Even if you don’t know much about financial planning or life planning, you know that you need to be taking steps to secure your child’s financial future. There are certain life events that you should plan for, and starting now is recommended so that you set your child up for financial stability in the best way possible. Below are some of the most important contingencies to plan for along with suggestions to help you on the path toward life planning to secure your child’s financial future.
- Life Insurance
As a parent, you certainly do not want to leave your child with financial burdens in the event of your death. Life insurance that covers your final expenses and carries some cash over to your children is one way to secure their financial futures. If your children are minors, your life insurance policy can cover your final expenses, pay off your debts, and ensure that your children have help with college tuition in your absence.
If you are concerned about your loved ones paying estate taxes, your life insurance policy may cover the amount due. Cash from your policy may make it possible for your loved ones to maintain assets and claim their inheritance without struggling to find money to cover the estate taxes.
While you are considering purchasing life insurance, it’s also a good time to start getting your affairs in order. You should write a will to ensure your children are taken care of in your absence. Specifically state who your child’s guardian should be, distribute your estate, and make it simple to transfer your property to your child in the event of your death. One legal document that helps in the transfer of property is a Quitclaim Deed, but it may not be your best option, so explore what’s available. Seek legal assistance if it makes you more comfortable.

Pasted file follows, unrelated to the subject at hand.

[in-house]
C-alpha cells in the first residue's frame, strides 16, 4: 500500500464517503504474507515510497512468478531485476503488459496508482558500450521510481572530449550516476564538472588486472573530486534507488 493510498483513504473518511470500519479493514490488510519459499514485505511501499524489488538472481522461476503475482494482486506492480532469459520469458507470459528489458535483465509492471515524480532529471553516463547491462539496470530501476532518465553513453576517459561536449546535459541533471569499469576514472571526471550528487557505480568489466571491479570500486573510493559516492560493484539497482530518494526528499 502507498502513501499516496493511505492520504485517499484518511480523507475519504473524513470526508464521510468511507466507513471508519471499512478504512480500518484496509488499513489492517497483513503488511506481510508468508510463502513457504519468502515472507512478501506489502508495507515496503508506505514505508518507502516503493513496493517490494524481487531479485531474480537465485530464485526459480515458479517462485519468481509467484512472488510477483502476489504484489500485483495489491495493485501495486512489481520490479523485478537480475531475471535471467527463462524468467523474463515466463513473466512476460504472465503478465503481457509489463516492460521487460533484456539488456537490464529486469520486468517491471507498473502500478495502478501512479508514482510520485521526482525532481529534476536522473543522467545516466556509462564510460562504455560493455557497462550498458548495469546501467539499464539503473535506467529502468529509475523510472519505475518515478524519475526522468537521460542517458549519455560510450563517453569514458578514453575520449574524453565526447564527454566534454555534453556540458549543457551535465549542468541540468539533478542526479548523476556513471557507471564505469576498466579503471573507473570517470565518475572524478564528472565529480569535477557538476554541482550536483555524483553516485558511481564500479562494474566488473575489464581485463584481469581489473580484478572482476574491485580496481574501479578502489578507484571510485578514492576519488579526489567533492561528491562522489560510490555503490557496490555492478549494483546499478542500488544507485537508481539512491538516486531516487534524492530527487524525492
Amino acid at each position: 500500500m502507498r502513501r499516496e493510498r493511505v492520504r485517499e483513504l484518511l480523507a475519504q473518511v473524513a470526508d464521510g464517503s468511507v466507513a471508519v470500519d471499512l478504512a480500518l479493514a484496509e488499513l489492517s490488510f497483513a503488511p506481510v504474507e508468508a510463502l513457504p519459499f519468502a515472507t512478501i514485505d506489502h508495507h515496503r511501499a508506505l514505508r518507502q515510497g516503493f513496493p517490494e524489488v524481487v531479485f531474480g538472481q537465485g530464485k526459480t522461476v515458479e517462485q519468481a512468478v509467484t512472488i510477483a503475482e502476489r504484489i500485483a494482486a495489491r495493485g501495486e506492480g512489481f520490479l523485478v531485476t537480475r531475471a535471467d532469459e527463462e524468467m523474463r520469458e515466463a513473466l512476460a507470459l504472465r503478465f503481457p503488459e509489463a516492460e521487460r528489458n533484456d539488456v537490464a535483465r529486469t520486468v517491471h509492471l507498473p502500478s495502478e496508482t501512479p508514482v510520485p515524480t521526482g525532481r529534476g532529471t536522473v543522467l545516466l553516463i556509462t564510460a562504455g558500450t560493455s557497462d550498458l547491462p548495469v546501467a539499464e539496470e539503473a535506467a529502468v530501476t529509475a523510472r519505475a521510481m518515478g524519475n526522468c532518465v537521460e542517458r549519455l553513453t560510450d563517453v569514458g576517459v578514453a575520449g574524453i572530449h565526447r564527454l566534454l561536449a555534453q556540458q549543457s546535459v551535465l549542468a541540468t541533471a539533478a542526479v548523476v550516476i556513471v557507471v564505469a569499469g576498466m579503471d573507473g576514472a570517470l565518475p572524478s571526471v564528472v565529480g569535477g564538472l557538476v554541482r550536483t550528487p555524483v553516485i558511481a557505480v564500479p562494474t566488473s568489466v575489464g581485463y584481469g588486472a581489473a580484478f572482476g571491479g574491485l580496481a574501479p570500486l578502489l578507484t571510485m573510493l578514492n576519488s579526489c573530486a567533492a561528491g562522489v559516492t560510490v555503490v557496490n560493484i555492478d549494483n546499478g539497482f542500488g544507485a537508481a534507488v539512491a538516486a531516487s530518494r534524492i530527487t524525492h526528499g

Some parents also choose to purchase life insurance for their children. While there are many cases to be made for and against purchasing life insurance for children, many parents opt to do so because it covers funeral and end-of-life expenses for the child should tragedy strike; it also helps children be eligible for life insurance later in life if they develop an illness later in childhood or early adulthood. Some children’s life insurance policies transform into funds to help pay for college, though they often don’t amount to as much as other college savings plans.
- College Funds
College tuition is certainly not getting any cheaper, and starting to save now is better than waiting. There are several options for college funds available, and you need to choose the one that is best for your family. Some parents simply open a custodial savings account and make regular deposits; the accounts then become available to the child when he turns 18 or 21. Other parents choose a college savings plan that involves investments because they have the potential to grow much more quickly than a traditional savings account with a fixed interest rate. Common savings plans include a 529 plan, a Coverdell Education Savings Account (ESA), and a Roth IRA.
The key to choosing the right sort of college fund is to be educated about the risks and limitations involved with each. Some have restrictions on the amount of money you may put into them each year, some carry heavier tax burdens than others, and some limit the type of college your child may attend. Do your homework and talk to a financial advisor if you have trouble determining which college fund is best suited to your family’s needs.
- Be a Good Financial Role Model
One of the simplest ways to prepare your child for a secure financial future is to be a good role model. Begin teaching your children about the importance of saving early in life. Get them a piggy bank and a checking account and show them how to save for things they really want and how to choose whether to spend or save. As your child gets older, discuss budgets and interest and give them the knowledge they need to make smart financial decisions.
Some parents pay their children for completing chores or give them an allowance so they understand how income and saving works. Other parents help their children set up lemonade stands, lawn care services, or other simple businesses so they can understand how hard work pays off and what choices they have for saving their money or spending it wisely.
It is the responsibility of the parents to help secure their child’s financial future. Life insurance policies, wills, deeds, college funds, and financial teachings all are pieces of the puzzle that will help you set your child on a path toward financial health.
Guest Blog written by Jackie Waters